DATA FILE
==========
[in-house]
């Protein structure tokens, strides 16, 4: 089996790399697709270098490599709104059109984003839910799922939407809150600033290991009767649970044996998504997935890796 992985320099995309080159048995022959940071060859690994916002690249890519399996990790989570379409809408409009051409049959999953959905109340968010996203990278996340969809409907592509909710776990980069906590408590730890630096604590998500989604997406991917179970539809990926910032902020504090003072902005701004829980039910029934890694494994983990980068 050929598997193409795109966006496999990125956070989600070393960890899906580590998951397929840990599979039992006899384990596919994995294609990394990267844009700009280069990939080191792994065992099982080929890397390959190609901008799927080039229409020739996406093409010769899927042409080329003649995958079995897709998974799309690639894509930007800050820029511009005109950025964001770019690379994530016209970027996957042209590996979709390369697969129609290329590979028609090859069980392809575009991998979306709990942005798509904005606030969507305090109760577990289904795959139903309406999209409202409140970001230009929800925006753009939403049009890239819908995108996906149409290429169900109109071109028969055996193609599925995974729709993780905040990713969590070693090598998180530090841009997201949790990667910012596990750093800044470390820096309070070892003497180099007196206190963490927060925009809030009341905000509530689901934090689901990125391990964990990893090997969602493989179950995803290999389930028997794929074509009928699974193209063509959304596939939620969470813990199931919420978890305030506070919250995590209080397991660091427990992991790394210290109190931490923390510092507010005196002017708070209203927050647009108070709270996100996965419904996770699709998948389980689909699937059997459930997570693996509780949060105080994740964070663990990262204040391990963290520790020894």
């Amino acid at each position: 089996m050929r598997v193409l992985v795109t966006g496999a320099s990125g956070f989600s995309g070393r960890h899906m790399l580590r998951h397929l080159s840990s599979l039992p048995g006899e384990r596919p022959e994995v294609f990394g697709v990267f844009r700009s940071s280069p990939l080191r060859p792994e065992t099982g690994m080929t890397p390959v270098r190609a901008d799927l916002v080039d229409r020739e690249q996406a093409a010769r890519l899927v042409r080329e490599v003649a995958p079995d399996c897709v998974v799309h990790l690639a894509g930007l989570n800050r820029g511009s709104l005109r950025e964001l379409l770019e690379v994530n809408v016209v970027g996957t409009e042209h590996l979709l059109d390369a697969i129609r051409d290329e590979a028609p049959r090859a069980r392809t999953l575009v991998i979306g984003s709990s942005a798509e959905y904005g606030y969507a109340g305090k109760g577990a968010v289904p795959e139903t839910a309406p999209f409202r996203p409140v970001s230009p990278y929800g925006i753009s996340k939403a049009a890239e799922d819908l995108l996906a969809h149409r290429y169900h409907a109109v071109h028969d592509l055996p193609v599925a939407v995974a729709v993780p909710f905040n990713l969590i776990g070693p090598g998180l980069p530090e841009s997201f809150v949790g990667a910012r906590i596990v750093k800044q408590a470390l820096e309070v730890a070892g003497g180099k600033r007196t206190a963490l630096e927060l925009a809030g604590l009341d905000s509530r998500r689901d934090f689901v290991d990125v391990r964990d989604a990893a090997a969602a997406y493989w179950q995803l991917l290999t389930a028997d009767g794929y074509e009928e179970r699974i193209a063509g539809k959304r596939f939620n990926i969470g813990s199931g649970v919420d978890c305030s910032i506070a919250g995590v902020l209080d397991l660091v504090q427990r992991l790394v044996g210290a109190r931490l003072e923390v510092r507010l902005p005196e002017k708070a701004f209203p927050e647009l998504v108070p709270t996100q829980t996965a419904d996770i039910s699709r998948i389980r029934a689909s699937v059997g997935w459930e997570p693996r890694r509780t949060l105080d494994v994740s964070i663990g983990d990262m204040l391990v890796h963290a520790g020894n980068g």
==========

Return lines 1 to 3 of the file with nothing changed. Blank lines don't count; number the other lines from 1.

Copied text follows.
[in-house]
């Protein structure tokens, strides 16, 4: 089996790399697709270098490599709104059109984003839910799922939407809150600033290991009767649970044996998504997935890796 992985320099995309080159048995022959940071060859690994916002690249890519399996990790989570379409809408409009051409049959999953959905109340968010996203990278996340969809409907592509909710776990980069906590408590730890630096604590998500989604997406991917179970539809990926910032902020504090003072902005701004829980039910029934890694494994983990980068 050929598997193409795109966006496999990125956070989600070393960890899906580590998951397929840990599979039992006899384990596919994995294609990394990267844009700009280069990939080191792994065992099982080929890397390959190609901008799927080039229409020739996406093409010769899927042409080329003649995958079995897709998974799309690639894509930007800050820029511009005109950025964001770019690379994530016209970027996957042209590996979709390369697969129609290329590979028609090859069980392809575009991998979306709990942005798509904005606030969507305090109760577990289904795959139903309406999209409202409140970001230009929800925006753009939403049009890239819908995108996906149409290429169900109109071109028969055996193609599925995974729709993780905040990713969590070693090598998180530090841009997201949790990667910012596990750093800044470390820096309070070892003497180099007196206190963490927060925009809030009341905000509530689901934090689901990125391990964990990893090997969602493989179950995803290999389930028997794929074509009928699974193209063509959304596939939620969470813990199931919420978890305030506070919250995590209080397991660091427990992991790394210290109190931490923390510092507010005196002017708070209203927050647009108070709270996100996965419904996770699709998948389980689909699937059997459930997570693996509780949060105080994740964070663990990262204040391990963290520790020894």
């Amino acid at each position: 089996m050929r598997v193409l992985v795109t966006g496999a320099s990125g956070f989600s995309g070393r960890h899906m790399l580590r998951h397929l080159s840990s599979l039992p048995g006899e384990r596919p022959e994995v294609f990394g697709v990267f844009r700009s940071s280069p990939l080191r060859p792994e065992t099982g690994m080929t890397p390959v270098r190609a901008d799927l916002v080039d229409r020739e690249q996406a093409a010769r890519l899927v042409r080329e490599v003649a995958p079995d399996c897709v998974v799309h990790l690639a894509g930007l989570n800050r820029g511009s709104l005109r950025e964001l379409l770019e690379v994530n809408v016209v970027g996957t409009e042209h590996l979709l059109d390369a697969i129609r051409d290329e590979a028609p049959r090859a069980r392809t999953l575009v991998i979306g984003s709990s942005a798509e959905y904005g606030y969507a109340g305090k109760g577990a968010v289904p795959e139903t839910a309406p999209f409202r996203p409140v970001s230009p990278y929800g925006i753009s996340k939403a049009a890239e799922d819908l995108l996906a969809h149409r290429y169900h409907a109109v071109h028969d592509l055996p193609v599925a939407v995974a729709v993780p909710f905040n990713l969590i776990g070693p090598g998180l980069p530090e841009s997201f809150v949790g990667a910012r906590i596990v750093k800044q408590a470390l820096e309070v730890a070892g003497g180099k600033r007196t206190a963490l630096e927060l925009a809030g604590l009341d905000s509530r998500r689901d934090f689901v290991d990125v391990r964990d989604a990893a090997a969602a997406y493989w179950q995803l991917l290999t389930a028997d009767g794929y074509e009928e179970r699974i193209a063509g539809k959304r596939f939620n990926i969470g813990s199931g649970v919420d978890c305030s910032i506070a919250g995590v902020l209080d397991l660091v504090q427990r992991l790394v044996g210290a109190r931490l003072e923390v510092r507010l902005p005196e002017k708070a701004f209203p927050e647009l998504v108070p709270t996100q829980t996965a419904d996770i039910s699709r998948i389980r029934a689909s699937v059997g997935w459930e997570p693996r890694r509780t949060l105080d494994v994740s964070i663990g983990d990262m204040l391990v890796h963290a520790g020894n980068g």